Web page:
The goal of the Big 10 ETF Firms (I grew up in Ohio, so you always start and end with the Big 10) is to be able to steal market share from BlackRock or Vanguard. This is difficult, unless you have one of these three virtues:
Really new products (ProShares and ARK)
Proprietary distribution (Schwab and JP Morgan)
In-depth relationship with advisors (First Trust). One could argue about low-cost products, but that title only belongs to one of the leaders, Vanguard. Other companies wouldn’t venture in this direction unless they didn’t care about profitability or providing the necessary support that non-beta products need.
Transmitters must adapt or die
I still think the 120 smaller companies will have to find partners for distribution, infrastructure or capital. These are not the reasons why an ETF merger of Invesco and SSGA would make sense.
The combination of these two companies would elevate what I call “SuperPowerShares” to compete with the Big 2 in terms of product, distribution, global presence, and exposure to non-ETF-affected people around the world – the “ETF missionaries” we might call them.
One of the original concepts of the inventors of ETFs was that they could be traded globally due to their trading on the stock exchange. Perhaps it could now be accomplished, with BlackRock and SuperPowerShares competing against each other on a global scale.
Complement rather than compete
Invesco and SSGA have a very complementary product line, with many of the most traded single tickers in the ETF field – SPY, QQQ, GLD, Sector SPDR, MDY and DIA, to name a few, and a very impressive range of smart beta, fixed income and commodities.
The merged company is said to have the widest range of ETF products in the world. The distribution would be significantly improved and you could argue that only BlackRock and SuperPowerShares would be the only big box ETF retailer. One-stop shopping here means you don’t want a beta; there are plenty of smart beta ETFs to choose from.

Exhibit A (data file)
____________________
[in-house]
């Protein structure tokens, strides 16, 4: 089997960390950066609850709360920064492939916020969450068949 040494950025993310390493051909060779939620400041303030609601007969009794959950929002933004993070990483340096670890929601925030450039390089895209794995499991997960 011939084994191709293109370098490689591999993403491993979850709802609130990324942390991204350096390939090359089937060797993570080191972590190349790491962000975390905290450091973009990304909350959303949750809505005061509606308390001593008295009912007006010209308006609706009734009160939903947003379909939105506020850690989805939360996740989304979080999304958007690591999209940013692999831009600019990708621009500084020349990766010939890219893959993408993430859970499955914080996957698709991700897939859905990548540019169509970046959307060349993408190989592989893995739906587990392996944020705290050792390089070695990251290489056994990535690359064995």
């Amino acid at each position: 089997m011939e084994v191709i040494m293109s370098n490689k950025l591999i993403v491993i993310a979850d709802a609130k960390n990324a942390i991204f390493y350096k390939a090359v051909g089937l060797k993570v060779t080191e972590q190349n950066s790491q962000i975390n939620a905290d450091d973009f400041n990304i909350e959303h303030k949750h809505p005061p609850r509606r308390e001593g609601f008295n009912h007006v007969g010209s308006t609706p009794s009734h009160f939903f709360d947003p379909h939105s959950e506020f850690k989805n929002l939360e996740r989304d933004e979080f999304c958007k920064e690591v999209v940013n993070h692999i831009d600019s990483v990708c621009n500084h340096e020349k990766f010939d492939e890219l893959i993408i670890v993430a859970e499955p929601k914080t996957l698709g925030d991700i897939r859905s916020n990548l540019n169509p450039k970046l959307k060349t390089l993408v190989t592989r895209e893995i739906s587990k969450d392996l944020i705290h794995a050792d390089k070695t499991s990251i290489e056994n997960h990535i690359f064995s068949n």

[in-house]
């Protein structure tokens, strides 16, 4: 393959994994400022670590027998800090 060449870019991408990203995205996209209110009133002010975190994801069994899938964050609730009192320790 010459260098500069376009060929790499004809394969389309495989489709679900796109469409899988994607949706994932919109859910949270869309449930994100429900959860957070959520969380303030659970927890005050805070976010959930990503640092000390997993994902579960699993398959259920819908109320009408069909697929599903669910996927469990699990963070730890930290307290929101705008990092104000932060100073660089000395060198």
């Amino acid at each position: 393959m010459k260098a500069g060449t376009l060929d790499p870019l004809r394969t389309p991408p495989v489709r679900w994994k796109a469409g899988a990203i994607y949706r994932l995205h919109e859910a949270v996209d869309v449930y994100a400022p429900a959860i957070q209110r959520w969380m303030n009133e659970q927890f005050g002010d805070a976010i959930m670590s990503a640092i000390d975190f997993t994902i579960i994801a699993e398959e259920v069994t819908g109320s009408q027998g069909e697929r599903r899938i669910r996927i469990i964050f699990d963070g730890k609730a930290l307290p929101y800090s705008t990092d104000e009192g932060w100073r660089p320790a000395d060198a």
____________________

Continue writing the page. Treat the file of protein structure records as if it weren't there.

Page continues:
Additionally, the combination would benefit from partnerships with Research Affiliates, Dorsey Wright, S&P Factor Family, and BulletShares, which in turn would improve huge Big Beta ETFs like SPY, MDY, DIA, and Sector SPDR – and don’t forget QQQ.
With the continued explosive growth of ETF industry assets, companies will need as many buckets as possible and in every known location, in order to maximize the amount of rain or money captured. It would do the trick.
Invesco’s buying culture for growth
Finally, and probably understood correctly, Invesco likes to buy instead of building distribution to fuel growth in assets under management. Oppenheimer, Guggenheim ETFs, Van Kampen and PowerShares are examples of the buy-on-build approach.
Invesco’s share price has gone from single digits to nearly $ 30 per share over the past two years. Thus, its currency, the shares of the company (IVZ), is worth three times what it was two years ago.
It is certainly better than holding cash. I would say their market cap is still small considering the product line they have, and if you add SSGA ETFs I think the valuation would be like BlackRock’s.
Invesco’s PER ratio is currently close to 17, while BlackRock enjoys a PER of over 25, which is almost 50% more! That should make it affordable, and I think the street would love the merger. Personally, I would like to keep my IVZ stock if this is the case.
Perhaps the icing on the cake is that State Street could focus on what it does well, and the SSGA ETF team would be free to grow with Invesco, a win-win solution for all parties. concerned.
Ben Fulton can be reached at [email protected]